Tag Archives: boston

Refurbishing a Boston Landmark

Very quick sketch here from a few photographs of an existing building, the old Filene’s Department Store, by Daniel Burnham, 1912.

digital photoshop sketch  of Filene's Boston by Jeff Stikeman Architectural Art

Filene’s Boston, 1912, by Daniel H. Burnham Architect, of Chicago. An Idealized Sketch of the Building Following a Proposed Future Refurbishment (click for a larger version)

Downtown Crossing, Boston, is a hot topic at the moment, and most of the discussion revolves around the proposed development of the Filene’s Site, of which this building is a part.  I worked on the Filene’s project/site about fifteen years ago, on the opposite side of the block backing up to the Burnham building. The mid-50s Brutalist Concrete building (since demolished) by Raymond Loewy,  was being considered for expansion and a ‘facade-ectomy’.  Nothing came of it (the project succumbed to the recession of the early ’90s).  That project however also included some measures for restoring the existing Burnham Building, cleaning and stabilizing its granite field, and deep-green glazed terracotta columns. The full restoration did not take place at that time, but there were measures taken to stabilize the terracotta, and replace some that had been lost or excessively damaged.  Those pieces now read in a different shade of green, having weathered the couple decades not as well as the century old glazed terracotta of the original. As part of the comprehensive development of the site (including a high-rise tower), some amount of work will need to be visited upon the flagship building.  Additionally, the window glazing which has been painted out for many years is shown here as reopened, allowing us to see into the building a bit. In this daytime view, we see only a few hints of the light fixtures at the ceiling level, but there would be a visual connection between inside and out. In the evening, the interior would be illuminated and warm, rather than blank and dark as is has been for decades.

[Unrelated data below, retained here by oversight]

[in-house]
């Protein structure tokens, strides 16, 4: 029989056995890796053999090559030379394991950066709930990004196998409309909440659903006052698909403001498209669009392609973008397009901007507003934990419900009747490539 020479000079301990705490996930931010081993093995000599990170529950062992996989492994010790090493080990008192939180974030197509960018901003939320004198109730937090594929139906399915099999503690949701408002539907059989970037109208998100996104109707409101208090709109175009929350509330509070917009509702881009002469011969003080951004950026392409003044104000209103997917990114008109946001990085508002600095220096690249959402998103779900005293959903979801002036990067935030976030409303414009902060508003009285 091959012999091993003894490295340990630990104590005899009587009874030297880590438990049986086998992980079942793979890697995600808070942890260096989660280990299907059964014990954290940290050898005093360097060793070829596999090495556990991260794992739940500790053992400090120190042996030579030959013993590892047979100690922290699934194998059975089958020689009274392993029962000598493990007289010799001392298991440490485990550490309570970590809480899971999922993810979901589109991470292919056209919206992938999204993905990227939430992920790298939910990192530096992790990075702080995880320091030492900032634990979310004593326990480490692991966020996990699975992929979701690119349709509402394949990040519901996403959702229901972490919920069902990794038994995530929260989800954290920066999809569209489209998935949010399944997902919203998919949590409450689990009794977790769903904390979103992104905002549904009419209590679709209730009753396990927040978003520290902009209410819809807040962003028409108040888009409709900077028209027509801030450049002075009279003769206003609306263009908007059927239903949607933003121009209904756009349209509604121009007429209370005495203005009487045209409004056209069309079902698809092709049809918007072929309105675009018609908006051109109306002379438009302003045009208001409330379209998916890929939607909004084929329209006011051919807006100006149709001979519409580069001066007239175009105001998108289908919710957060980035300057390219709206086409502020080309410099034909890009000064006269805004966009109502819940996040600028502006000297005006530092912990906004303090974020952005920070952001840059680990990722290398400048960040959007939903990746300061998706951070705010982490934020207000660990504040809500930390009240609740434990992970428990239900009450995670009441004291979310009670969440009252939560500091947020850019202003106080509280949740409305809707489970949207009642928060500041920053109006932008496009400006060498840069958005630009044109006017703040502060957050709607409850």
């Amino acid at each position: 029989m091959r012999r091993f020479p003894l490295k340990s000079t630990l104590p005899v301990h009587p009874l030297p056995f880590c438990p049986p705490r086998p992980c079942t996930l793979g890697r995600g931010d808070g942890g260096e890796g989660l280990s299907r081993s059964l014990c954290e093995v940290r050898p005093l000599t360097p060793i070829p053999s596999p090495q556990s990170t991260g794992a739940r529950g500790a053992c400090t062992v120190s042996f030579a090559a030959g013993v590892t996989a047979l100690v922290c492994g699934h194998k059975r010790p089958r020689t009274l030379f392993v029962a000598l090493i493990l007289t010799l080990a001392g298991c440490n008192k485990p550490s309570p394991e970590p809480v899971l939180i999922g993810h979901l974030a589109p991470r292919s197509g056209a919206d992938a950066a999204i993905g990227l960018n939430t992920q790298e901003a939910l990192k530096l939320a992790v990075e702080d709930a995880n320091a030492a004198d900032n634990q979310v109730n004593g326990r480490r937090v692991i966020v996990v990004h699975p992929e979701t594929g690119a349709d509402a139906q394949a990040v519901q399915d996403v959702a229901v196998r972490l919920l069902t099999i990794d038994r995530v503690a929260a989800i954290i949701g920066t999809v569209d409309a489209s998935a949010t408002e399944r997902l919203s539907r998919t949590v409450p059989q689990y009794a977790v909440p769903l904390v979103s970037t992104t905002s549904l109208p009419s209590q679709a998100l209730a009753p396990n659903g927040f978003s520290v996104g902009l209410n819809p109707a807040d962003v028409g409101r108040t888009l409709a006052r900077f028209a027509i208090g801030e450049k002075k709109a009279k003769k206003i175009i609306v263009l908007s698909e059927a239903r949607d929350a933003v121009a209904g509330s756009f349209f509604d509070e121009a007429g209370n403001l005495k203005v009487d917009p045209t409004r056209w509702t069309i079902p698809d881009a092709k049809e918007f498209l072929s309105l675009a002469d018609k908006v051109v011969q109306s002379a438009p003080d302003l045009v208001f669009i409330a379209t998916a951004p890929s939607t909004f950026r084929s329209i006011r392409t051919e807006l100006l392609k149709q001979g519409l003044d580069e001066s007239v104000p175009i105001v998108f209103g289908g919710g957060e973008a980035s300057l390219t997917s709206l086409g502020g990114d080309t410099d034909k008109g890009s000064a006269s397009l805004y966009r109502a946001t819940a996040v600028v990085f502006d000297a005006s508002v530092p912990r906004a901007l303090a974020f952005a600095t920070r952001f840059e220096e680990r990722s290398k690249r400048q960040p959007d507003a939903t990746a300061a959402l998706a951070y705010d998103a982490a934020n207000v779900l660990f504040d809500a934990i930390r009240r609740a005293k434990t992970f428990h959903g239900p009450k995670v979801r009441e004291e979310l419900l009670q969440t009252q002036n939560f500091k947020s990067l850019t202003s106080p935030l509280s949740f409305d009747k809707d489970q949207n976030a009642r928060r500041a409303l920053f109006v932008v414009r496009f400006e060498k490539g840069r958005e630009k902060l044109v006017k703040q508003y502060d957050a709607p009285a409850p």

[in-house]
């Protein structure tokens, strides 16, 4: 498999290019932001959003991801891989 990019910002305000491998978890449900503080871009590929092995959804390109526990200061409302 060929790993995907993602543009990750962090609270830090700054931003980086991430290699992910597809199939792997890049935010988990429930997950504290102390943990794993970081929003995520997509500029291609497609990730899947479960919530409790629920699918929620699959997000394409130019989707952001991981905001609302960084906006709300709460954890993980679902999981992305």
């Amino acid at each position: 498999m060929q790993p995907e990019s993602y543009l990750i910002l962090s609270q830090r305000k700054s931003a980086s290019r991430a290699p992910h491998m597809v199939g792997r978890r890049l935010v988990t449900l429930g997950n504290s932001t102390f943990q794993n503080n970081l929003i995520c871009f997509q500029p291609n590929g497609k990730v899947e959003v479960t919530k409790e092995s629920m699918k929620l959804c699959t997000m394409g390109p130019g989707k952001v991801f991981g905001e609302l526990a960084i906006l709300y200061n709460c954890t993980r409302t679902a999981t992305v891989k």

Enlarged Detail of a proposed Corner Retail Entry and Glass Canopy, for the Original Filene’s Building at Downtown Crossing.

This image is only one concept, and will certainly be supplanted by further studies to be sure.  But in this exercise, the charge was to show the building facade refreshed, the ground floor as reopened, with a corner retail entry, new glass canopy, an entrance to the T, and perhaps a hint of an office entry mid-block, just past the T entrance. The view is Idealized, too. It’s not entirely possible to see wthis much of it from the location I’ve sketched it from.  But more about experience than specifics. I wanted you to understand the building, the intersection, the crowd, and the experience of stepping from narrow Winter Street into the light and under that great facade.